Cottage Cheese - Short Set (Emmons & Tuckey, 1967)

Manufacturing procedures may differ considerably and still yield a high-quality product. They differ chiefly in temperature of setting and in amounts of starter and rennet. Procedures differ also in the size of curd, creaming rates, type of cream, the degree of "cottage cheese flavour" and added condiments. With any procedure, though, it is vital that the cheese maker follow it carefully and consistently from day to day.

The short-set procedure is widely used chiefly because it can be carried out within one working day and the time in a vat is minimal. It can be considered as labour-saving because the approximate time for cutting may be predicted fairly closely and the cheese maker does not have to wait for the proper cutting time. Steps in this process are:

  1. Add 5% of starter to pasteurized skim milk at 32C. Stir well for 10-15 min.
  2. Add rennet at the rate of 3 ml per 1,000 kg of skim milk at the time the starter is added, or 1 to 1 Omega hours later. If the A-C test is used to determine the cutting time, take the A-C test sample before adding the rennet.
  3. Determine the cutting time using pH measurements of the curd, the A-C test or titratable acidity of the whey. Optimum values for pH at cutting depend on the heat treatment and composition (total solids) of the skim milk. Generally, pH of 4.80 in the curd can be used for normal skim milk when rennet is used. Use 1.2 cm (3/8") knives.
  4. After cutting, the curd is left undisturbed for 15 to 20 min while the water in the jacket is heated in preparation for cooking.
  5. Raise the temperature of the heating water at a rate such that the temperature in the vat rises 0.5C each 5 min for the first 30 min. After this , the rate may be doubled and eventually tripled until a final cooking temperature of 54 - 57C is reached about 2 hours later. Stirring should be gentle to prevent shattering, yet frequent enough to prevent matting. If both matting and shattering occur, the rate of heating is probably too fast.
  6. The proper firmness should be reached after holding 15 to 20 minutes at 54-57C. The curd should be checked frequently during cooking to ensure that it does not become too firm. The pH or acidity at cutting is the chief factor influencing the firmness of curd at the final cooking temperature. If curd is consistently too firm at 54-57C, the cutting acidity should be raised, or the cutting pH should be lowered slightly. If curd is consistently too soft at 54-57C, the cutting acidity should be lowered, or the cutting pH should be raised slightly. Judge firmness of curd after cooling in water to 15-20C.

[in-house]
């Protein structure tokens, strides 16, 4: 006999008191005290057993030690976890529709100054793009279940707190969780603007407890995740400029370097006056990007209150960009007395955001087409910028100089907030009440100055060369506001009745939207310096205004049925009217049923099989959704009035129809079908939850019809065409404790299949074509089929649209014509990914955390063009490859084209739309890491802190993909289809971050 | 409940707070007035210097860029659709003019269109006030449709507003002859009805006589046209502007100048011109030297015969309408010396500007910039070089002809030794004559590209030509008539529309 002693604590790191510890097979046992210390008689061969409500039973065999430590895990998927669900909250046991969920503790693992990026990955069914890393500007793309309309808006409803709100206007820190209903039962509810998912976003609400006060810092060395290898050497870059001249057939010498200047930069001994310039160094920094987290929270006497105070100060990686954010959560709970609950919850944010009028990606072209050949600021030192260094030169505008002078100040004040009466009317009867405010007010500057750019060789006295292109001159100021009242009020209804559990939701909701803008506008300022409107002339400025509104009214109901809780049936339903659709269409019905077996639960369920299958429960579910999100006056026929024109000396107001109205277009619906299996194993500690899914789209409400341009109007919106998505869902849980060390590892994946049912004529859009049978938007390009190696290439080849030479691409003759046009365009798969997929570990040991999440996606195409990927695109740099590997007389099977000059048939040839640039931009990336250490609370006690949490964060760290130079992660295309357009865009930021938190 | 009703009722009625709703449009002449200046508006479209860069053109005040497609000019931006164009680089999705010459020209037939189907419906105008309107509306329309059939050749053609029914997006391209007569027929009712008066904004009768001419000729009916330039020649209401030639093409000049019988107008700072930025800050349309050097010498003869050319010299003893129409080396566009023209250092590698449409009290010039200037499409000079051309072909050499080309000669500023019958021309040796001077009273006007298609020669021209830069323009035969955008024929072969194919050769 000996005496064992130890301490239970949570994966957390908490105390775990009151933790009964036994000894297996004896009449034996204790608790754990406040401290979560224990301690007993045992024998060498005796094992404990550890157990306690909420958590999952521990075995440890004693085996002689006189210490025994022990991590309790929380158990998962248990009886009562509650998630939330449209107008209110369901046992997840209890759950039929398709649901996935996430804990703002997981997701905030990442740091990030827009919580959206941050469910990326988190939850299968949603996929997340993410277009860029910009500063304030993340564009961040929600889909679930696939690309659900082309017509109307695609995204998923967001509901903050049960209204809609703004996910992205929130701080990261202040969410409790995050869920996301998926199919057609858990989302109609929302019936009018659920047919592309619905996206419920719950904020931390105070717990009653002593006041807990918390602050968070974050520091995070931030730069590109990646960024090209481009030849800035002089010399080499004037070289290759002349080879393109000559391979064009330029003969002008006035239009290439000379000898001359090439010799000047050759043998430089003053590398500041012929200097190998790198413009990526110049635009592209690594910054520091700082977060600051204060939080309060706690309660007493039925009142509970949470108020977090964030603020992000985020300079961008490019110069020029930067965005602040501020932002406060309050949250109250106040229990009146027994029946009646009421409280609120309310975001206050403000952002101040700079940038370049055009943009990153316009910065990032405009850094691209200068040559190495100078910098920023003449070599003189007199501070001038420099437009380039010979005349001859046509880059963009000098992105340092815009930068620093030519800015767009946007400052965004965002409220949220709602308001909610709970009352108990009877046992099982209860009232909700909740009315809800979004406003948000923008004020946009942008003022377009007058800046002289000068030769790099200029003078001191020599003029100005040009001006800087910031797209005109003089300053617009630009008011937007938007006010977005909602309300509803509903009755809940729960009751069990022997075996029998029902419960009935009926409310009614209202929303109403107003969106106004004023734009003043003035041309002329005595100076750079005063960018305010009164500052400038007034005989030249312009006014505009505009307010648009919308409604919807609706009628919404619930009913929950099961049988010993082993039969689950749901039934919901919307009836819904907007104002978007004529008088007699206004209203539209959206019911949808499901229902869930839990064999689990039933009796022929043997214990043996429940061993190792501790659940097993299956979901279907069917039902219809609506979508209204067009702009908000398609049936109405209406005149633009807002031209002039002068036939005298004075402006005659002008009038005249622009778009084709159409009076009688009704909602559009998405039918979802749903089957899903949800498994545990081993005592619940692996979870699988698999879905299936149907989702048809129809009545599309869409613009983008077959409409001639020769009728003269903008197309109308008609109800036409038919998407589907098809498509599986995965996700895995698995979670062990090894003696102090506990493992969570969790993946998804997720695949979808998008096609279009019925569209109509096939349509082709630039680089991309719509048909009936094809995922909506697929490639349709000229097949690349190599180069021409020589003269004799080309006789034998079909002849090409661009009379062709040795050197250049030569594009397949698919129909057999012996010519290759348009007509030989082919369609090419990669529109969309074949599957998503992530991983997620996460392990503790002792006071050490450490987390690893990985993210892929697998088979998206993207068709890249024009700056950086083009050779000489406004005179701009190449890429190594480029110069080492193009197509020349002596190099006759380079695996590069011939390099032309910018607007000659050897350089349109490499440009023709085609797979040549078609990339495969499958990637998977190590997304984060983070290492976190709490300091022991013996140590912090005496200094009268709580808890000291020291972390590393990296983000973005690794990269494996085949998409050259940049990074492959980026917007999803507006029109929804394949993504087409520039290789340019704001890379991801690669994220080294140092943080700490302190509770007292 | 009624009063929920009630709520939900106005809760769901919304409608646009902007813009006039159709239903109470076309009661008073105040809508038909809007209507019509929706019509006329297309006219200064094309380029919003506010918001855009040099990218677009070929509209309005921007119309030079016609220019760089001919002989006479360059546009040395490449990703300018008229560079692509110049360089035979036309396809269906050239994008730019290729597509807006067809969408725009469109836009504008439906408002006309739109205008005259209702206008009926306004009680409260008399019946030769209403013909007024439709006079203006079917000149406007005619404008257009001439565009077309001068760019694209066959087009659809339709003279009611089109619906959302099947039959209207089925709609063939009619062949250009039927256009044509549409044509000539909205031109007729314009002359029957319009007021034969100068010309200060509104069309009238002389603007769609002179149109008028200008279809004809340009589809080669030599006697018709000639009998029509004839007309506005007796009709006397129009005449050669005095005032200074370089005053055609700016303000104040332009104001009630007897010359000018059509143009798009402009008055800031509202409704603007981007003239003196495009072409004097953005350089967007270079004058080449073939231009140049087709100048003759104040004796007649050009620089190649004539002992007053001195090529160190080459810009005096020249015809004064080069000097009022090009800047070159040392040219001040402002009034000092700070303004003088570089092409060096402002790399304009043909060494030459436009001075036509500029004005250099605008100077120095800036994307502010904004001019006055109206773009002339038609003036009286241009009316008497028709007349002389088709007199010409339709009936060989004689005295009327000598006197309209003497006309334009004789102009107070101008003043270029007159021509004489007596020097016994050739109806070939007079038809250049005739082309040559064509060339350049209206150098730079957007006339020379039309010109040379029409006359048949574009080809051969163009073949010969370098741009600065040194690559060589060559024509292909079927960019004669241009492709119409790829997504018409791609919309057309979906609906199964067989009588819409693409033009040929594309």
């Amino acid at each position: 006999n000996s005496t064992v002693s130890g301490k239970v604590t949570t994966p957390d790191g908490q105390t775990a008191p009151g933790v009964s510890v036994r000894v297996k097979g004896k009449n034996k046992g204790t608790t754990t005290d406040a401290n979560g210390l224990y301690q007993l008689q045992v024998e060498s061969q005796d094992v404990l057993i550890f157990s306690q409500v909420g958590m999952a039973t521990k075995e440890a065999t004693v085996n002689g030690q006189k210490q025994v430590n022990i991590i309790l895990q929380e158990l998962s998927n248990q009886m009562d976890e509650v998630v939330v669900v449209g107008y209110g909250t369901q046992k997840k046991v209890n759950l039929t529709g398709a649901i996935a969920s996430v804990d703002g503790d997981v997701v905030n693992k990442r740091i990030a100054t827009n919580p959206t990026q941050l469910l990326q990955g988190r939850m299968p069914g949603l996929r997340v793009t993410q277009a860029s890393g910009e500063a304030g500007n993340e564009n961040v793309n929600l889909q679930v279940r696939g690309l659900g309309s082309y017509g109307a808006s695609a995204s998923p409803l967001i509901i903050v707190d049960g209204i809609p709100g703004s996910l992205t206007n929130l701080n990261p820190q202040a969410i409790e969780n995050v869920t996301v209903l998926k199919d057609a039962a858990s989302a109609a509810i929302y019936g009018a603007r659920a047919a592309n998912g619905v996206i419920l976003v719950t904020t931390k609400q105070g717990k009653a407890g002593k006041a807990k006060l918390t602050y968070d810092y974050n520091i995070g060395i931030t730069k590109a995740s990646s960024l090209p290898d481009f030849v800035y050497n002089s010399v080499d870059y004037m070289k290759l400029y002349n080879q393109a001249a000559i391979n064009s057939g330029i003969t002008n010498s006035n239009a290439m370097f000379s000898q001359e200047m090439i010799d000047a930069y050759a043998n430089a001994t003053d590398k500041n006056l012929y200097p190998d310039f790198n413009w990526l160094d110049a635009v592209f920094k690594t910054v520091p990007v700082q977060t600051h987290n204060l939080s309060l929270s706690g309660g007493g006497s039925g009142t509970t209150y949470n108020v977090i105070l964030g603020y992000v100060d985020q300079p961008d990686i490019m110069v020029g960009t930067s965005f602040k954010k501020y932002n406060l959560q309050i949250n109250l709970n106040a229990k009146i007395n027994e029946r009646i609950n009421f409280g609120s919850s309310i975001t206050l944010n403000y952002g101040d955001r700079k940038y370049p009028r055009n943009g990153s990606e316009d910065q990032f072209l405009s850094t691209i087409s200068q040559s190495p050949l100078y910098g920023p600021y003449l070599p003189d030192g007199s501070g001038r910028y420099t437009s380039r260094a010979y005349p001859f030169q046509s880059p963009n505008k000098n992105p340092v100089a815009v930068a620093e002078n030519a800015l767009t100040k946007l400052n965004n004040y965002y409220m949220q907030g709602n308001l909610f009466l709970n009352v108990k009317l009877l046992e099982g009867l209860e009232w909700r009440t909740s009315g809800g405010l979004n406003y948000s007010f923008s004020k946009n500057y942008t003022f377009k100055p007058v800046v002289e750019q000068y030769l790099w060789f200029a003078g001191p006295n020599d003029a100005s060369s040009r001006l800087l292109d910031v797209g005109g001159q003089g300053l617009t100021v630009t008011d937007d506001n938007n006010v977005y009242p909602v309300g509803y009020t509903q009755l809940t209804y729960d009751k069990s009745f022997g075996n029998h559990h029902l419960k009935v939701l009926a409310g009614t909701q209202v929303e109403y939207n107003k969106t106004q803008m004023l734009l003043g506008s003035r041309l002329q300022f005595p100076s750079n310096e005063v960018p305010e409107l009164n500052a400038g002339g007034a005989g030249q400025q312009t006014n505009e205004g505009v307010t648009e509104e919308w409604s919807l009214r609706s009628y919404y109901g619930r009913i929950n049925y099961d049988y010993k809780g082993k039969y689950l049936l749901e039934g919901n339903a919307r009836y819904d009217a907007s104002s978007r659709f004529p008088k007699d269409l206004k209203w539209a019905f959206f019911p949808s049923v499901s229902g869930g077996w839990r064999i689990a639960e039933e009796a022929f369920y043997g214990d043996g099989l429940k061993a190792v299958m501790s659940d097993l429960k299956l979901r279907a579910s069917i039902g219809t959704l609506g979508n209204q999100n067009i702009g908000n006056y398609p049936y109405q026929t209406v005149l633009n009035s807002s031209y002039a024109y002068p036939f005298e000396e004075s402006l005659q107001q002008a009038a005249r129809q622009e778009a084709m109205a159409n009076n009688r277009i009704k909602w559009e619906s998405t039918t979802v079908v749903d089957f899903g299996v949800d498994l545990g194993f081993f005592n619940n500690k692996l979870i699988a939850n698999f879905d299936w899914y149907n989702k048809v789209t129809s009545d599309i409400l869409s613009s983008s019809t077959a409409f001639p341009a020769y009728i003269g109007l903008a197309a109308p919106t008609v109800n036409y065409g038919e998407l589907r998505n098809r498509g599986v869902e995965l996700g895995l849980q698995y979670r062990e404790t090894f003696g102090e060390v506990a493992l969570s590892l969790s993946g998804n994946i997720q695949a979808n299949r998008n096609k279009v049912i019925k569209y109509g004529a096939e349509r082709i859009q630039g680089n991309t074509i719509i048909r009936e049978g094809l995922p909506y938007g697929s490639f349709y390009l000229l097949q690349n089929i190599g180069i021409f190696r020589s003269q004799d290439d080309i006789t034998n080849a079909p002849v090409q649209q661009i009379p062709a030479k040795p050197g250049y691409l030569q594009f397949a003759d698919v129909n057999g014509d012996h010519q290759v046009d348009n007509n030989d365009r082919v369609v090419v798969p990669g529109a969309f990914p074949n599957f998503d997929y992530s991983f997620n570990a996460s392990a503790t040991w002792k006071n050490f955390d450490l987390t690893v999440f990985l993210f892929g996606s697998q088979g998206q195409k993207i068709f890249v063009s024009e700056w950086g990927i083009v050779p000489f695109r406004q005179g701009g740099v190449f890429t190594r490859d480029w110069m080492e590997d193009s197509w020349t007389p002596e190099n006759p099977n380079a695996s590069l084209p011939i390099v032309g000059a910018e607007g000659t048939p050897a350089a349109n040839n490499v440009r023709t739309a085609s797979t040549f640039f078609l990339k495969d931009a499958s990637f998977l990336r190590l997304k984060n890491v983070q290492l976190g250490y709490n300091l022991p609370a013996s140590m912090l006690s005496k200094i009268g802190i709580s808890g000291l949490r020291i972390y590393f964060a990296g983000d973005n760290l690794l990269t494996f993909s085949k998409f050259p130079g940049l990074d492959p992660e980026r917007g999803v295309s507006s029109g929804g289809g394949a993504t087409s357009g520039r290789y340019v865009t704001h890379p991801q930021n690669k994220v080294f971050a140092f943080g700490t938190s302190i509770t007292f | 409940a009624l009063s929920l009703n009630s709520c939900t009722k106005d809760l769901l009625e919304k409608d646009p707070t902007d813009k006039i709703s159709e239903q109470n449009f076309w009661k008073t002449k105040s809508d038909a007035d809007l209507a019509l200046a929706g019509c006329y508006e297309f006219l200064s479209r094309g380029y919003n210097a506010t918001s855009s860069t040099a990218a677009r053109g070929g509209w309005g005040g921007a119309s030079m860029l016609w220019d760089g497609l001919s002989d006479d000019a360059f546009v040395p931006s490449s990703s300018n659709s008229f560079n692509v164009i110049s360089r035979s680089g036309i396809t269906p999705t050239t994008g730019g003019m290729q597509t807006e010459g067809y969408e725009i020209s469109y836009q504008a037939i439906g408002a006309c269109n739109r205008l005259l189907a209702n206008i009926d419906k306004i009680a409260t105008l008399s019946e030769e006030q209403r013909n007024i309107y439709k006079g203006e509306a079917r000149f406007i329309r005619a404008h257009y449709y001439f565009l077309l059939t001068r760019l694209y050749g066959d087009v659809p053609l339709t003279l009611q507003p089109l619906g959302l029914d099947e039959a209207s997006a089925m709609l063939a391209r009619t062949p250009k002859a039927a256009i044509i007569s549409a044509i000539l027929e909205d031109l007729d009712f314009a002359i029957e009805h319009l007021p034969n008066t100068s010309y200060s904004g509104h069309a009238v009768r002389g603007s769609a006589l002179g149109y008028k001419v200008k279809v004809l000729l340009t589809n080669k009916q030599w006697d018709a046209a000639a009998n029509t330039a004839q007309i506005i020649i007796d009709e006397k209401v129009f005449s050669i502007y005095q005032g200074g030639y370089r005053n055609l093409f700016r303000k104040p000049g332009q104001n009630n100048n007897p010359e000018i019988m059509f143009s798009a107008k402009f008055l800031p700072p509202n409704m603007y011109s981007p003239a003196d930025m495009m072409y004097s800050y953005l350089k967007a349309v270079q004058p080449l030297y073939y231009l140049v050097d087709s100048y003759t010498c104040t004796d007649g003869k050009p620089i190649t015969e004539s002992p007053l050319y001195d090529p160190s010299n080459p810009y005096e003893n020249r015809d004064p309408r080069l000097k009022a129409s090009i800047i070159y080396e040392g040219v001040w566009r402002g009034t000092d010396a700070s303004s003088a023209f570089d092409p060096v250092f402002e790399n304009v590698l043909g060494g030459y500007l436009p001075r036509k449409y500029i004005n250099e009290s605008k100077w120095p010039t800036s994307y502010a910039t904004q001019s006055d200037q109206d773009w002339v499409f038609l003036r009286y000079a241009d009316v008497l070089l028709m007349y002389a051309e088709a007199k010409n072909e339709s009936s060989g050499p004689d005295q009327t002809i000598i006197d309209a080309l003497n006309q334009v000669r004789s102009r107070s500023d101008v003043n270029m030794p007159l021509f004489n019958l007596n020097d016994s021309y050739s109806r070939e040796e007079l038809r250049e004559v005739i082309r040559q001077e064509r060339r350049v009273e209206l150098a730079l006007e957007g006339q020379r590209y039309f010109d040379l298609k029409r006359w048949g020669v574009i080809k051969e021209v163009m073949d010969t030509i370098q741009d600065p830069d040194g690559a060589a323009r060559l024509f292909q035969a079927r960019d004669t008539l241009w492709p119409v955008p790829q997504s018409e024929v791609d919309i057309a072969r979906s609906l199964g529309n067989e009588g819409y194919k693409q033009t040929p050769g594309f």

7. After cooking, drain the whey until the whey first disappears below the surface of the curd mass, and then add the first wash water. If three wash waters are used, the first is at 20-25C the second at 10C and the third at 1.5-5C. If two wash waters are used, the first is at 15C and the second at 1.5-5C. The curd should remain in contact with each wash for 15 to 20 min and should be stirred frequently but carefully.
  8. Trench the curd carefully while draining the final wash water. Continue draining until the free water has completely drained (30-60 min).
  9. Add salt (1% of the weight of curd) either directly to the curd or in the cream.
  10. Add homogenized cream (18%) to give 4% fat in the creamed curd. If cream of lower fat content is used it is necessary to increase its viscosity using stabilizers to prevent excess free cream in the curd.

Expected yield: 6 x casein content or about 14 - 16%.

The A-C Test

  1. Add starter to the skim milk in the vat. Mix well.
  2. Place a sample of the well-mixed starter and skim milk in the A-C test beaker. Cover and take precautions against cooling.
  3. Add rennet to the skim milk in the vat immediately after taking the A-C test sample. Mix well.
  4. Immediately suspend the A-C test beaker in the vat so that the surface of the skim milk in the beaker is a little below that in the vat. Cover the vat.
  5. Periodically check the vat for coagulation. After it is coagulated begin to check the A-C beaker for coagulation with a spatula or thin knife with as little disturbance of the skim milk as possible.
  6. As soon as coagulation in the A-C beaker is first detected, cut the coagulating skim milk 2 or 3 times with the spatula and repeat the operation at 5 min intervals.
  7. Observe the surface of the A-C test samples for the appearance of fine lines of whey in the cuts made previously with a spatula. The A-C end-point is that time when the fine lines of whey first appear and usually occurs 1 - 20 min after coagulation is first detected.

Reference

Emmons, D.B. and Tuckey, S.L. 1967. Pfizer cheese Monographs -7. Cottage cheese and other cultured products. Pfizer & Co. New York, N.Y.